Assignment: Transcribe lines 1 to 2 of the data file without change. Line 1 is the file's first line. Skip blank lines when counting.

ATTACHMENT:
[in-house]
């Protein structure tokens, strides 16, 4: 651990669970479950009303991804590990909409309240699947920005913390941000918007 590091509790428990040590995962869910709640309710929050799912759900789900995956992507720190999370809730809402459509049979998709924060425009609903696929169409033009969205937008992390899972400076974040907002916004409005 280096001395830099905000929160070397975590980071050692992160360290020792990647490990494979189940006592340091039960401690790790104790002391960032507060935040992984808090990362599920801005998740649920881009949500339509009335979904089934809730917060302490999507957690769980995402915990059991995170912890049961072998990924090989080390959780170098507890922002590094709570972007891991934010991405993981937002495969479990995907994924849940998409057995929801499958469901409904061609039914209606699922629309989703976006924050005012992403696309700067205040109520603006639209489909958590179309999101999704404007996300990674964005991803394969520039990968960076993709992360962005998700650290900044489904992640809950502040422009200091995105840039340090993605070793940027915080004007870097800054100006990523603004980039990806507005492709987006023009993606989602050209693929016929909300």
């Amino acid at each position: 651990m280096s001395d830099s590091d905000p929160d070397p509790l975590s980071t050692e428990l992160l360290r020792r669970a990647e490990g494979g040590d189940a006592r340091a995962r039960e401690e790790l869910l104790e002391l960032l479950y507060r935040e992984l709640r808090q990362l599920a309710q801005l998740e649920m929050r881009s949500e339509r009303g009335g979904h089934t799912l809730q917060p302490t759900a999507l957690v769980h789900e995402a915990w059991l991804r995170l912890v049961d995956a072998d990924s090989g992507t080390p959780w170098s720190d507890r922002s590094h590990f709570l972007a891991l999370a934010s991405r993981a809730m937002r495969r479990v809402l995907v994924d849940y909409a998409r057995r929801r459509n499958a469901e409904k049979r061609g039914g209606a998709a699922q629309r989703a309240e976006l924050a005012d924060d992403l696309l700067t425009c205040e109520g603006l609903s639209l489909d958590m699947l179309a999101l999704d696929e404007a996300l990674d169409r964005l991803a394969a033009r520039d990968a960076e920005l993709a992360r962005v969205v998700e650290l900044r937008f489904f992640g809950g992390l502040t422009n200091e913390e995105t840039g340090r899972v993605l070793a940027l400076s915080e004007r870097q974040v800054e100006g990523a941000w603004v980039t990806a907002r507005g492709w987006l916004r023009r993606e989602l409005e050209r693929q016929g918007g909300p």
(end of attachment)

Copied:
[in-house]
């Protein structure tokens, strides 16, 4: 651990669970479950009303991804590990909409309240699947920005913390941000918007 590091509790428990040590995962869910709640309710929050799912759900789900995956992507720190999370809730809402459509049979998709924060425009609903696929169409033009969205937008992390899972400076974040907002916004409005 280096001395830099905000929160070397975590980071050692992160360290020792990647490990494979189940006592340091039960401690790790104790002391960032507060935040992984808090990362599920801005998740649920881009949500339509009335979904089934809730917060302490999507957690769980995402915990059991995170912890049961072998990924090989080390959780170098507890922002590094709570972007891991934010991405993981937002495969479990995907994924849940998409057995929801499958469901409904061609039914209606699922629309989703976006924050005012992403696309700067205040109520603006639209489909958590179309999101999704404007996300990674964005991803394969520039990968960076993709992360962005998700650290900044489904992640809950502040422009200091995105840039340090993605070793940027915080004007870097800054100006990523603004980039990806507005492709987006023009993606989602050209693929016929909300």